It came out in the past week that Joss Whedon, the genius creator of Buffy the Vampire Slayer, Firefly/Serenity and Dollhouse, has turned down a chance to write the big screen reboot of Buffy. We reported about the series returning to movie screens recently and it seems to me this could be the best thing for the reboot.
Whedon will bring so much baggage to writing that screenplay. He will come to a Buffy movie with the entire series under his belt, not to mention the original movie and the subsequent comic incarnation of the character. Any reboot of the series would need some new thinking and fresh perspectives to have any chance of breaking away from the established template.
Now, this by no means suggests that this can only be good without Whedon involved. That kind of assertion would seem nye-on insane to me. Whedon is among the best writers of his generation and I’m sure he would create something which would give the fans a huge hug and make them feel comfortable and at ease with any reincarnation of the character.
This was the double-edged sword that he brought to Serenity, the big-screen version of his Firefly series. That, by no means, needed to be a reboot in any way, shape or form. That needed to be a concluding continuation and it serves its purpose magnificently. But it didn’t win over too many converts. If you had watched Firefly, you would love Serenity. If you hadn’t, it was a decent sci-fi action film where the uninitiated don’t quite get treated to the kind of satisfaction that Firefly watchers were given. Artistically, not a problem. Business-wise, not so great.
Again, that’s not to say that Buffy should be entirely about business. That’s part of the problem that Whedon may bring, but more than that would be that Buffy doesn’t really need any continuation from its original television incarnation. Firefly needed finishing. Whedon’s Buffy was finished. A new take may not be great, but it’s the only way to reboot and reincarnate the character for a new generation.
In this burgeoning sub-genre of series reboots, I think the nadir was already reached with the Cliffhanger reboot idea. It can’t get any more ridiculous that that.
The most recent rumour, and it seems relatively strong, is that Fran Kuzui, the original director of the Buffy the Vampire Slayer movie and executive producer on the genius television series, is seeking to reboot the series.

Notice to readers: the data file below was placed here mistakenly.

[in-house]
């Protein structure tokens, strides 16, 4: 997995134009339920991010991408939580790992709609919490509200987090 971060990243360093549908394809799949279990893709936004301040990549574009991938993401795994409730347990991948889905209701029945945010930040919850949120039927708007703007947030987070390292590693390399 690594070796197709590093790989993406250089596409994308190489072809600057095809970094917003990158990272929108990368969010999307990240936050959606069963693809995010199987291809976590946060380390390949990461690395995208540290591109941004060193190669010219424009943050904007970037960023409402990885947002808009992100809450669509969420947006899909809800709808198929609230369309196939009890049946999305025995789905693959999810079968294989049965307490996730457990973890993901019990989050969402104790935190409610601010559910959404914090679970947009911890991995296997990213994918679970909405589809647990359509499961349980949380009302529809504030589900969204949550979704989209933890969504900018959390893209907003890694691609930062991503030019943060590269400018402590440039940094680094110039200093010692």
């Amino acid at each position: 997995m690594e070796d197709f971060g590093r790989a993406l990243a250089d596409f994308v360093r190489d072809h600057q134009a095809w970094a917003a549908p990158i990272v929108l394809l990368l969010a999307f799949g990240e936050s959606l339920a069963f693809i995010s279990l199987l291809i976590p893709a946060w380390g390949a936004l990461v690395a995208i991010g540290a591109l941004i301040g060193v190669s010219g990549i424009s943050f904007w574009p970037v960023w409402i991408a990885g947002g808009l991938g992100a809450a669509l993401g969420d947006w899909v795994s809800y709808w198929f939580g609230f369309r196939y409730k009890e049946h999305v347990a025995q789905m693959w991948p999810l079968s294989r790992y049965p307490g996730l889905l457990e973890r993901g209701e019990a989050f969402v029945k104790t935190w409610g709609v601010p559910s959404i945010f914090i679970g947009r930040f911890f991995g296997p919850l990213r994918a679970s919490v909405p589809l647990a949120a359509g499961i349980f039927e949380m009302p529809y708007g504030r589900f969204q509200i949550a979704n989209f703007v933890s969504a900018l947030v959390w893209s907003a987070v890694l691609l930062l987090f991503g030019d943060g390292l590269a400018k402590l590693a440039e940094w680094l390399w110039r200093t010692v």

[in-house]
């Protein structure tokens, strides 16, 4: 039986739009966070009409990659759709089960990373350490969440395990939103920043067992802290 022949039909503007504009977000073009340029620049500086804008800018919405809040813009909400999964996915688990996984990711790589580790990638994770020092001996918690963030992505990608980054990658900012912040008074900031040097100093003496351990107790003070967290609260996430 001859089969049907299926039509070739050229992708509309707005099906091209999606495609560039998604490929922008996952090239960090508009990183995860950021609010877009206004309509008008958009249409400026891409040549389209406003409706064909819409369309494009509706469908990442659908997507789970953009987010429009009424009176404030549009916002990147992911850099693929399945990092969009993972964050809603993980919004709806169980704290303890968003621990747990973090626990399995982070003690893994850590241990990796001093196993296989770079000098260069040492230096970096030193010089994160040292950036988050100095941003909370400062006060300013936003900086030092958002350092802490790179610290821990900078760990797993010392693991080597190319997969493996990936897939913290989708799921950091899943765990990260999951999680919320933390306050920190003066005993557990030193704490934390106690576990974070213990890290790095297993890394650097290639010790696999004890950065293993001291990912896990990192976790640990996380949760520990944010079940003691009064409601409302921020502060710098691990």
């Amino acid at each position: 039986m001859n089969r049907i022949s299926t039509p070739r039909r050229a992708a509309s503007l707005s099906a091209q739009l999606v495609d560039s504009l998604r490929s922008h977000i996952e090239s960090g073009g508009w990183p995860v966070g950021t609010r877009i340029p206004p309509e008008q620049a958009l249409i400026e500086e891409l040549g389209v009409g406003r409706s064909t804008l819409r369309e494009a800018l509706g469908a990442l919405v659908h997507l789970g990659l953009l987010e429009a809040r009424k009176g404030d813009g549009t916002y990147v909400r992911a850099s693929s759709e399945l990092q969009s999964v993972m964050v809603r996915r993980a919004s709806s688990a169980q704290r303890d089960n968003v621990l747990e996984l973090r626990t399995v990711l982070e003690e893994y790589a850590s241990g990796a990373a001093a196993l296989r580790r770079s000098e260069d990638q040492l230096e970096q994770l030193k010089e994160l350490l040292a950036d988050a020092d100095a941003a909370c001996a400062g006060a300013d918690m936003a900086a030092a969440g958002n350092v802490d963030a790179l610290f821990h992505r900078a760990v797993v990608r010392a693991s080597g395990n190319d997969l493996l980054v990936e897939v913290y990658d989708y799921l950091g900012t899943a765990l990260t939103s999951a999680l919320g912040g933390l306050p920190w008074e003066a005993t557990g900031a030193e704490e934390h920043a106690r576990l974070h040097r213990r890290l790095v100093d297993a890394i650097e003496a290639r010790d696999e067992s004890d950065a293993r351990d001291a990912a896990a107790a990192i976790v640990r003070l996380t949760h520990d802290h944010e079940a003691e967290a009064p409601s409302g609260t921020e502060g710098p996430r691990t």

According to the report on Twitch, Kuzui will work alongside producing partner and other half Kaz Kuzui, with Vertigo Entertainment’s Roy Lee and Doug Davison, to create some new feature films based in the Buffy universe.
The report suggests however this would be a true reboot of the franchise, eschewing all the original characters from the film and series to set the whole thing in a new world with a new slayer.
As Twitch points out, the fanbase for Buffy remains happy to gobble up any new stories and related franchise entries in the comics. However, I’m not sure the trust would be there without strong involvement from Joss Whedon, the true auteur mind behind the Buffy franchise.
I wouldn’t mind seeing new Buffy series entries, even if Buffy herself isn’t involved. But I’m a little sceptical that anyone but Whedon can really pull the character off.
IESB reported over the weekend that Warner Brothers and Silver Pictures are seeking a director for a live-action Wonder Woman movie. The article says: “The studios are enthusiastically working together to attach elements to the film to get it up and going quickly.”
It would have to be said that we have heard such things before. I’m sure all the Buffy/Firefly/Serenity fans will remember the day Joss Whedon announced he would officially no longer be taking on an adaptation.
The film has a great deal of promise when attached to the pen and directorial sword of Whedon, especially given his skill in writing great female characters, supporting or not. It always seemed that The Bionic Woman would have been a great Whedon project should he have been granted a shot at it.
The wider question, as we asked last week after Mark Millar’s pronouncements over upcoming plans for Superman movies, is whether Wonder Woman, or any superhero, is need to further clog up the schedules. I would suggest with Wonder Woman that she fits the wider remit of having little in the way of history with the film industry as regards bad franchise adaptations. Plus, she is a strong female character which should chime with modern audiences now saturated with male crime fighting do-gooders and superpowered, troubled heroes. She could certainly find a place in a world where the only female franchise superheroes of the past few years have been Electra and Catwoman.